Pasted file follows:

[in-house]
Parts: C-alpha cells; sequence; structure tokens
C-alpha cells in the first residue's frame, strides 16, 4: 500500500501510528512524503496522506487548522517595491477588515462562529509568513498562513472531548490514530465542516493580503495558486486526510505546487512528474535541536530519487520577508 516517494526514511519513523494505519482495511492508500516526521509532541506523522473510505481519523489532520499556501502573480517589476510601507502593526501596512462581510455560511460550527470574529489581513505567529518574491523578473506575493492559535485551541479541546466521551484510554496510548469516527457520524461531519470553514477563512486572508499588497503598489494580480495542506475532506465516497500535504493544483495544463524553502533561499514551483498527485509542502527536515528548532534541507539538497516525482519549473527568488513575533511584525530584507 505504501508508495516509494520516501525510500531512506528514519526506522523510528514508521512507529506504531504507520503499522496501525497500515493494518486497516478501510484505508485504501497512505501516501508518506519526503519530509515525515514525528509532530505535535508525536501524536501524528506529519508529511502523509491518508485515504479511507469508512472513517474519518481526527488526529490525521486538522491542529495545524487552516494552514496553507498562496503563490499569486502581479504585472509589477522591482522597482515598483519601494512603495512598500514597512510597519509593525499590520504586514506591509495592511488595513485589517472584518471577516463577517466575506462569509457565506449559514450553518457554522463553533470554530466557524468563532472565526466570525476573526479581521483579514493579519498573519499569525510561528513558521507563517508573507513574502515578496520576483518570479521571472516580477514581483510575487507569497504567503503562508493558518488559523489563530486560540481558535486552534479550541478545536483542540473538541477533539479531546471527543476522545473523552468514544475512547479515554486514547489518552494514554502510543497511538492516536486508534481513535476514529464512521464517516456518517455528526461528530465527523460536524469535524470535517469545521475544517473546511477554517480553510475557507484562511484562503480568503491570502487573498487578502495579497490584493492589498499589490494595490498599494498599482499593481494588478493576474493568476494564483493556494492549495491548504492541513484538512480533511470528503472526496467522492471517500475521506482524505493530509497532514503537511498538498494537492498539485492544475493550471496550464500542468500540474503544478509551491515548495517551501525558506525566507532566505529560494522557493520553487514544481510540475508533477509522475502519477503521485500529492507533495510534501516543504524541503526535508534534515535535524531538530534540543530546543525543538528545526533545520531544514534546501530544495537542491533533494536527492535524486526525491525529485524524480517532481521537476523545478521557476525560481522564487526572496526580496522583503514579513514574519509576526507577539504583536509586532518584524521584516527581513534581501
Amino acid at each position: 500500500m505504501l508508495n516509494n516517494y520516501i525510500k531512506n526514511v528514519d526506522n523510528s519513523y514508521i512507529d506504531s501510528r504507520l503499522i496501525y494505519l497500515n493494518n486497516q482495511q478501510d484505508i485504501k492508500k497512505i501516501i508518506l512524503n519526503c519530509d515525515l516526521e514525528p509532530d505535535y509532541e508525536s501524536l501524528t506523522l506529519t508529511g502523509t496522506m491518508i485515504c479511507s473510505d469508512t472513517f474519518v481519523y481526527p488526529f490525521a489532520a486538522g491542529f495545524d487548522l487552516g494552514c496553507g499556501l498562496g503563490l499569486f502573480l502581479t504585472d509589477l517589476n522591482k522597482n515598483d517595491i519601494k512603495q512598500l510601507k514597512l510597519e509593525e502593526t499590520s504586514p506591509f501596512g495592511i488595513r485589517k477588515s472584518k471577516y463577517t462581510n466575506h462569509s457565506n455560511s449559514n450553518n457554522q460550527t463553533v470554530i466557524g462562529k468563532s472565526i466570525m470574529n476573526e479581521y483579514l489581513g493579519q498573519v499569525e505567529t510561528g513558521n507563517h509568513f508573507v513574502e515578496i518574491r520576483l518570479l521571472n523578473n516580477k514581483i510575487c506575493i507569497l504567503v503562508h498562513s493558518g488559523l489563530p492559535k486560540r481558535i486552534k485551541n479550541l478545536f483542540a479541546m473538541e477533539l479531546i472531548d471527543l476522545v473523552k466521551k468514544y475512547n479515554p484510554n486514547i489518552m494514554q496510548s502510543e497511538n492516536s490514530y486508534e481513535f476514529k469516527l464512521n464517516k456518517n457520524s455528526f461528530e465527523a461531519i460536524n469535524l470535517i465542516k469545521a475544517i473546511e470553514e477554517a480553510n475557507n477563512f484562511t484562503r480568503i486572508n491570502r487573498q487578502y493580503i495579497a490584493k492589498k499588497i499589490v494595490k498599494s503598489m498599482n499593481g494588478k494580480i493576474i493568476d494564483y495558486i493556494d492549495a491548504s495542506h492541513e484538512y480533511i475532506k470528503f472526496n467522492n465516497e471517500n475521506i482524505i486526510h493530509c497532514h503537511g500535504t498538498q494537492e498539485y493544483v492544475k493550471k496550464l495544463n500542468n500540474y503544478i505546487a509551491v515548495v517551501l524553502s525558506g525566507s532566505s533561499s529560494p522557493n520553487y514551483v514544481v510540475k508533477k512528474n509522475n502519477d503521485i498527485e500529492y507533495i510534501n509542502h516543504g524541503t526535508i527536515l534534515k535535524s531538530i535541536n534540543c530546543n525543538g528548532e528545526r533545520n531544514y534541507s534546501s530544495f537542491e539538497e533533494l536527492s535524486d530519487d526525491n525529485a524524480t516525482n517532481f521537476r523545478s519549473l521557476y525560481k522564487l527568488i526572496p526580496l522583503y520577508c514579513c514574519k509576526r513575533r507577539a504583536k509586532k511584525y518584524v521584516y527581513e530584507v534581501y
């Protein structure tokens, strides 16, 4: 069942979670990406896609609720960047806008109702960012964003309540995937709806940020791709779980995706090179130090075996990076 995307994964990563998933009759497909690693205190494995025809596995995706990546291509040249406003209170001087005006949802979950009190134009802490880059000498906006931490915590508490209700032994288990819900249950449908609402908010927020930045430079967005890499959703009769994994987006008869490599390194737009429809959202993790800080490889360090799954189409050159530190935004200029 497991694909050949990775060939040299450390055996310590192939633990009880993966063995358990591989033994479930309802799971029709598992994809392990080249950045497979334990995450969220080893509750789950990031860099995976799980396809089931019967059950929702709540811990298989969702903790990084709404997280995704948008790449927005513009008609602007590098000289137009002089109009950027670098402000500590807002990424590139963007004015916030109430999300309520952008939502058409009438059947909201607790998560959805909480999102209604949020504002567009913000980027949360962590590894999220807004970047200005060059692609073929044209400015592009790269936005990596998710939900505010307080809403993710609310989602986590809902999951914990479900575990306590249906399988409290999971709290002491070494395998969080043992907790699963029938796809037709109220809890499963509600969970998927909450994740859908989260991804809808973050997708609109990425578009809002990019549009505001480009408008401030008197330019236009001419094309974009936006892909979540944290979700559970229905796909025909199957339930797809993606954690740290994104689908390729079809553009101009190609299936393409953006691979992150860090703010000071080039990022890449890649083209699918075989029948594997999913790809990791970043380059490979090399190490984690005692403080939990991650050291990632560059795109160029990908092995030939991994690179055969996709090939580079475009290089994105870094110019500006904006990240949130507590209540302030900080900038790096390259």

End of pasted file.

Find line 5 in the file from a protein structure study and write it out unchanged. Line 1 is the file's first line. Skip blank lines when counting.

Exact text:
């Protein structure tokens, strides 16, 4: 069942979670990406896609609720960047806008109702960012964003309540995937709806940020791709779980995706090179130090075996990076 995307994964990563998933009759497909690693205190494995025809596995995706990546291509040249406003209170001087005006949802979950009190134009802490880059000498906006931490915590508490209700032994288990819900249950449908609402908010927020930045430079967005890499959703009769994994987006008869490599390194737009429809959202993790800080490889360090799954189409050159530190935004200029 497991694909050949990775060939040299450390055996310590192939633990009880993966063995358990591989033994479930309802799971029709598992994809392990080249950045497979334990995450969220080893509750789950990031860099995976799980396809089931019967059950929702709540811990298989969702903790990084709404997280995704948008790449927005513009008609602007590098000289137009002089109009950027670098402000500590807002990424590139963007004015916030109430999300309520952008939502058409009438059947909201607790998560959805909480999102209604949020504002567009913000980027949360962590590894999220807004970047200005060059692609073929044209400015592009790269936005990596998710939900505010307080809403993710609310989602986590809902999951914990479900575990306590249906399988409290999971709290002491070494395998969080043992907790699963029938796809037709109220809890499963509600969970998927909450994740859908989260991804809808973050997708609109990425578009809002990019549009505001480009408008401030008197330019236009001419094309974009936006892909979540944290979700559970229905796909025909199957339930797809993606954690740290994104689908390729079809553009101009190609299936393409953006691979992150860090703010000071080039990022890449890649083209699918075989029948594997999913790809990791970043380059490979090399190490984690005692403080939990991650050291990632560059795109160029990908092995030939991994690179055969996709090939580079475009290089994105870094110019500006904006990240949130507590209540302030900080900038790096390259």